Snell hopes last year was the start of something

by Gary Shelton on March 4, 2019 · 0 comments

in general

Can Snell be as good as he was last year?/JEFFREY S. KING

Monday, 4 a.m.

The first man on the moon got all the headlines. The second man? Well, he had it tougher.

The first time Columbus sailed the ocean blue was a nice trip. The second voyage was rougher.

The Godfather was a great movie. So was the Godfather II, but the first one is the one with all the killer lines.

And so it goes. Doing something impressive once is hard. Sequels are harder. Last year's fly ball becomes this year's double to right. Last year's strike-on-the-corner is this year's ball outside. Last year's bullpen hold becomes this year's blown save.

Just ask Blake Snell, who is set to conquer the world -- again -- this season. Last year was a bit of magic. This year? We'll see.

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He walks the same. He talks the same. He looks the same. But when the ball comes out of his hand, will it be the same?

Make no mistake. Last year, Snell was special. Coming from nowhere, he went 21-5 with a 1.89 ERA. He won the Cy Young Award. He had a 7.5 WAR. He made the all-star game. He went from a guy who had never won more than six games in a season to the best pitcher in the game.

And now?

You point him toward the mound again, and you step out of the way. If he asks for advice, you tell him "ditto." Because Snell, last year, was the best thing about the Tampa Bay Rays. Without him, they do not win 90. Without him, they are not as high as third place.

Oh, the Rays were an embraceable little team, and they overachieved. They beat a lot of teams who had more talent than they did. And you can go through the lineup and find players -- Willy Adames, Joey Wendle, Tommy Pham -- who need to be good again, too. You can find newcomers -- Avasail Garcia,  Yandy Diaz, Mike Zunino -- who need to take bold first steps.

But if you're asking how good the Rays will be, your first answer should be a question: how good will Snell be? Even if his won-loss isn't quite as good, can his impact be as great? Can he win his last nine decisions again?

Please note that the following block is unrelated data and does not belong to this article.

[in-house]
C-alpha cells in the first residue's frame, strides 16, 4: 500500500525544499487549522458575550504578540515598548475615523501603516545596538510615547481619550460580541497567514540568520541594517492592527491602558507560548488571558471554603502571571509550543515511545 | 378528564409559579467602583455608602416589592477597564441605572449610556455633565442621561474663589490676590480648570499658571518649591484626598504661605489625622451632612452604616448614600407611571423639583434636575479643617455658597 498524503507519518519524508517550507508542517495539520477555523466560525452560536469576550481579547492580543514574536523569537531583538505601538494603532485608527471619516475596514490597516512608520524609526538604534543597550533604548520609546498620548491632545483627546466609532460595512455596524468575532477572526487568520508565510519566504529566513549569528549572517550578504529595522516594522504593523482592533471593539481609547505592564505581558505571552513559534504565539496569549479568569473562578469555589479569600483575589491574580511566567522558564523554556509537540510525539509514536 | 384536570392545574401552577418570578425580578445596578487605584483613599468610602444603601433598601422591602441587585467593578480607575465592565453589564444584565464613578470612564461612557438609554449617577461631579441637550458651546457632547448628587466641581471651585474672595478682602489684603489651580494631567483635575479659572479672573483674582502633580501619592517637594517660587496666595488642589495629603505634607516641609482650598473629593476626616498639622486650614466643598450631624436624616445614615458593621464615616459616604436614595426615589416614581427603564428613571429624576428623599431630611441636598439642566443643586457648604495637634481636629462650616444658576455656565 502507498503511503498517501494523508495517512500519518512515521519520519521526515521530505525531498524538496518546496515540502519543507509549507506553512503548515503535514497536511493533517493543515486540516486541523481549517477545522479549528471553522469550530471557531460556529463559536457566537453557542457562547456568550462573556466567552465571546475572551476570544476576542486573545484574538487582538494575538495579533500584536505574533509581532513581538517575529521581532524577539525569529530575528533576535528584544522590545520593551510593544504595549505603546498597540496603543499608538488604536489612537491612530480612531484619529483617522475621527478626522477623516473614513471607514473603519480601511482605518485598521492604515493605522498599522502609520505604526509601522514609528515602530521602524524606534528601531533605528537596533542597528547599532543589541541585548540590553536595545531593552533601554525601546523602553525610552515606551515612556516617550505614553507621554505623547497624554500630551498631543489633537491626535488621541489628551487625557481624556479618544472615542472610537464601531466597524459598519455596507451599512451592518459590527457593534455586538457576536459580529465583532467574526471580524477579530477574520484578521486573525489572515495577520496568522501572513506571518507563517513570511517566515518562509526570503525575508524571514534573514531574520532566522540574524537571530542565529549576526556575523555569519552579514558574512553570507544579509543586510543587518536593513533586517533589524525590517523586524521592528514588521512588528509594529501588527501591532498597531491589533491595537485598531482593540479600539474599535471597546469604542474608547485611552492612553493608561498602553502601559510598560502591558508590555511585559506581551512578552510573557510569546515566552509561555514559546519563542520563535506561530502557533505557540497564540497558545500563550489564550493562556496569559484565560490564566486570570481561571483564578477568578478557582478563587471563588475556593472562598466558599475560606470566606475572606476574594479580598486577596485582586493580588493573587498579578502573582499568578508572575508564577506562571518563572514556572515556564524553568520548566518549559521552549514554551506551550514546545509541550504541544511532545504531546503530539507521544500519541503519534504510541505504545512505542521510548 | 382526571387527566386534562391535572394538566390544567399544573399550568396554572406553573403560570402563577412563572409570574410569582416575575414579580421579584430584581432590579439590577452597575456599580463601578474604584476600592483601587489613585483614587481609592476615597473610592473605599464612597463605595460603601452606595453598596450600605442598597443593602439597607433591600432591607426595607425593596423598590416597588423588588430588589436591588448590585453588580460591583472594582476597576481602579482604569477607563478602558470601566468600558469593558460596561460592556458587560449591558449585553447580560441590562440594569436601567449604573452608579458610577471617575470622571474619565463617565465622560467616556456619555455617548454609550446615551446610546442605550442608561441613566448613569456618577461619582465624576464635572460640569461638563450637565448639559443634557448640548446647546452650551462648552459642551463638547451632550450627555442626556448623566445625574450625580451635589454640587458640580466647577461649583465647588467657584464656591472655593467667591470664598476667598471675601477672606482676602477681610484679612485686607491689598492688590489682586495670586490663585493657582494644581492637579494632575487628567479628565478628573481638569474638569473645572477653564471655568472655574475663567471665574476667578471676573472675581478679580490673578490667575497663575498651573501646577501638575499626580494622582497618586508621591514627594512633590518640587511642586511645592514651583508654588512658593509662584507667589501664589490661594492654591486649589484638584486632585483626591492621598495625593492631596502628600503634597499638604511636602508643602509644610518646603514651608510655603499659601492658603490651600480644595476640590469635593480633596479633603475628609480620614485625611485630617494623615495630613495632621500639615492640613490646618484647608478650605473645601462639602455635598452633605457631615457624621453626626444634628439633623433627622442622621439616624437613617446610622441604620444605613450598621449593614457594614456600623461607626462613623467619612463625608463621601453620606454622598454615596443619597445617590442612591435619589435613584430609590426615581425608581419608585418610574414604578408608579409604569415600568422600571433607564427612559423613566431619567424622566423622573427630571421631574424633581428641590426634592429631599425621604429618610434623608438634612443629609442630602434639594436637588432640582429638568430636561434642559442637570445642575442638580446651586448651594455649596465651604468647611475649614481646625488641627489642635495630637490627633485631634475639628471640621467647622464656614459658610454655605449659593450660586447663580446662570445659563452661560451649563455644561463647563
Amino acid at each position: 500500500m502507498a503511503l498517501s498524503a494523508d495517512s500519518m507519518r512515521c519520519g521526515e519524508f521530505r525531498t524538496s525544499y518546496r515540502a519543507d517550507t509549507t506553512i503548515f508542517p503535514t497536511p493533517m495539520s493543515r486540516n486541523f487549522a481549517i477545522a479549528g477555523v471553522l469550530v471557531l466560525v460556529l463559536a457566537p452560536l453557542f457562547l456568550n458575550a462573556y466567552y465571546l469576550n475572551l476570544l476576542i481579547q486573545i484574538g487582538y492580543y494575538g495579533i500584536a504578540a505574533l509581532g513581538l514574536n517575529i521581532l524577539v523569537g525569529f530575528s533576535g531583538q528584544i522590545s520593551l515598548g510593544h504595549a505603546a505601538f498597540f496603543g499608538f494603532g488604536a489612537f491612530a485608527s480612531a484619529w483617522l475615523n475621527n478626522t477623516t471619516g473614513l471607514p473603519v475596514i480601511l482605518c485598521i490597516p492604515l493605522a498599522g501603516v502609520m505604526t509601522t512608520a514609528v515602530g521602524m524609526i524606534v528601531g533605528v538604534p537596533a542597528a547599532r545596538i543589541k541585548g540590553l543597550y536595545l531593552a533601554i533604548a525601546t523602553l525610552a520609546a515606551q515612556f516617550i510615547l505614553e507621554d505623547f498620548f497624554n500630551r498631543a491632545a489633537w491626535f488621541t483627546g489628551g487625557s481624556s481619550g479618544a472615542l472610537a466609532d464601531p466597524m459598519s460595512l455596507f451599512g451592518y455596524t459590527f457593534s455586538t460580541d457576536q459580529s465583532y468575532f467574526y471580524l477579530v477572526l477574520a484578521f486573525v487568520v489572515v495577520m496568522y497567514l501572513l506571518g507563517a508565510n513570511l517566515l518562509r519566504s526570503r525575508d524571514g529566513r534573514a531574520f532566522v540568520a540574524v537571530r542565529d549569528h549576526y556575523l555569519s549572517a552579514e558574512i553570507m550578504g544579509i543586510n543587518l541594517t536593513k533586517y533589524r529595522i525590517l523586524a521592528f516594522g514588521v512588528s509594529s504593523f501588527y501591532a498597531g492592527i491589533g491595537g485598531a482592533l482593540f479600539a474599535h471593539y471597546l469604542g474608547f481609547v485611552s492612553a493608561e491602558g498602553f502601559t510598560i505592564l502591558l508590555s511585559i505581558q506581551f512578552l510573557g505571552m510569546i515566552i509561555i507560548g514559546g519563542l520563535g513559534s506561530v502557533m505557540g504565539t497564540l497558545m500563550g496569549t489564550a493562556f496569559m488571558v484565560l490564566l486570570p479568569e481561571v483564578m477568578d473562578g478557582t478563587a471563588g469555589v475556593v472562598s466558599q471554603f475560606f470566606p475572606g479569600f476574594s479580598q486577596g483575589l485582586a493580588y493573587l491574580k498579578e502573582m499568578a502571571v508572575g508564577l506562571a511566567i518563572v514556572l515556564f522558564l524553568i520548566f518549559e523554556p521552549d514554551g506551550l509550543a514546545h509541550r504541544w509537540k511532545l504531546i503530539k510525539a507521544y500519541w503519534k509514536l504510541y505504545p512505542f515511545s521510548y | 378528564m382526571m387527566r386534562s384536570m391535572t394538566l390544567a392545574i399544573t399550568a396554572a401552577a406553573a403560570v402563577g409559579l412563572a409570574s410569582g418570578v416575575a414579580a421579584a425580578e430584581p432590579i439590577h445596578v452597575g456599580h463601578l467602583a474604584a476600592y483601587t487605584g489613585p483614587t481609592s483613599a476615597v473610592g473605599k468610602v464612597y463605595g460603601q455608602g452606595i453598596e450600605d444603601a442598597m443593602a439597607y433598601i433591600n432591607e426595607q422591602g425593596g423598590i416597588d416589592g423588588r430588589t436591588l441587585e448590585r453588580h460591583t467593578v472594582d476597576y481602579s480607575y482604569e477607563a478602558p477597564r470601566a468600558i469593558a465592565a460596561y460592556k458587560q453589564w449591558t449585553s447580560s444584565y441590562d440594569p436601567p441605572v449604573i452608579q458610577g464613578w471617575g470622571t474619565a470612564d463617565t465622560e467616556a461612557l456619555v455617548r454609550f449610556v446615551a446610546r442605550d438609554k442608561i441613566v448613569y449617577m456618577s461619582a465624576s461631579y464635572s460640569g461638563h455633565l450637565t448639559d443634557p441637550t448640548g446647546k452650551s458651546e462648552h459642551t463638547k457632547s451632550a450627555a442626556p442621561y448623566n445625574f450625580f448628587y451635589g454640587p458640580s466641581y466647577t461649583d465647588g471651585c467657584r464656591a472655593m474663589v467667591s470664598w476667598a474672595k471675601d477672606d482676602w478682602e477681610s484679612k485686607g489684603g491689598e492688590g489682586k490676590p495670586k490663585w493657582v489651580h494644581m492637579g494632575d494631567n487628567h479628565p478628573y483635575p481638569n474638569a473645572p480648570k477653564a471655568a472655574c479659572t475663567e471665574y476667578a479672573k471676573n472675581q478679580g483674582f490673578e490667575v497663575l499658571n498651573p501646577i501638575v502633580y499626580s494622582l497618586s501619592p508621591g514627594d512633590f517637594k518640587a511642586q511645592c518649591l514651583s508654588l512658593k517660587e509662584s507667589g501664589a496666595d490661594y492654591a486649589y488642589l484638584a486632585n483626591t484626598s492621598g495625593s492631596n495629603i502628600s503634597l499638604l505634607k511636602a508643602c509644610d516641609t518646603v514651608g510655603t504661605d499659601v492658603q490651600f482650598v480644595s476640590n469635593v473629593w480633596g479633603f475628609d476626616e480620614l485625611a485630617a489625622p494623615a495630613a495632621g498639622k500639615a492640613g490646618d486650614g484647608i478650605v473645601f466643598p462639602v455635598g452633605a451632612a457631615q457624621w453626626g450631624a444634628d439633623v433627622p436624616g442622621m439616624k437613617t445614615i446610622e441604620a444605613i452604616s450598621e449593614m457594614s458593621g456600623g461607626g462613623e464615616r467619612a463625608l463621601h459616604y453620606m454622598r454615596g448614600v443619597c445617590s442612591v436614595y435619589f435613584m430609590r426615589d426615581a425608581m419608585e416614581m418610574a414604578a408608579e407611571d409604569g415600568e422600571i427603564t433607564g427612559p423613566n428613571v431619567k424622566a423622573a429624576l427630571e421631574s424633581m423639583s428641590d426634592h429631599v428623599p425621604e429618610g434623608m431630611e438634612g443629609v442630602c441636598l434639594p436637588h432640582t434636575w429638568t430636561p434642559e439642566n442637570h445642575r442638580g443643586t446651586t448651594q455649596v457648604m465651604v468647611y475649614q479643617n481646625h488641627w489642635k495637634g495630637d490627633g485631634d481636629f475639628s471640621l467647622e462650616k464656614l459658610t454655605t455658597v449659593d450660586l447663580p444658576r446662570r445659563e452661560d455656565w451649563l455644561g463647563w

Oh, if anything, the starting rotation will be better. The Rays have brought in Charlie Morton, who should take care of his turn most of the time.

But think about how few players win the Cy Young more than once. David Price didn't. Rick Porcello didn't. Dallas Keuchel didn't. Justin Verlander didn't. Felix Hernandez didn't. All of them were great pitchers, but it's a hard award to win once, let alone twice.

Two-time winners? Corey Kluber was one. Max Scherzer. Clayton Kershaw. Tim Lincecum. Johan Santana. Roy Halladay won one in each league. But we're a long way since Roger Clemons won his seven or Randy Johnson his five.

For Snell, the first requirement is health, of course. Last year, Snell won the Cy Young with only 180.2 innings pitched, which turned out to be his biggest obstacle. Snell still made 31 starts, but on a team that is quick to go to the bullpen, he had 11 starts of fewer than six innings.

The next requirement is support. The Rays simply don't have a lot of power returning to their order. Snell will have to win some close games.

The next requirement is the team's bullpen, which doesn't have a lot of saves on its resume. But the Rays have to win their matchup games most of the times that Snell pitches.

Next? How about defense? For years, it's been a hidden strength of the Rays. It would help if Gold Glove centerfielder Kevin Kiermaier can stay healthy.

There is control. Snell has never walked a lot of batters -- last year's 64 is his career high.

There is focus. Or you can call it hunger. Last year, the slow-talking Snell maintained his "the next game is all-important'' mantra throughout the season. Can he be that sharp again? We'll see.

The prevailing notion around here, of course, is that Snell arrived last year.  That happens. In 2015, Corey Kluber was 9-16. In the last three years, he's won 56 games. Also in 2015, Chris Sale was 13-11. He's won 46 games the last three years. In 1971, Nolan Ryan was 10-14. He won 62 games over the next three years.

Most pitchers are like that. They take a while to figure it out, and then take command.

We hope it will be so with Snell. No one wants to see a backward step. No one wants to see vulnerability.

We want to see Snell, again.

We want to see Snell, dominant.

 

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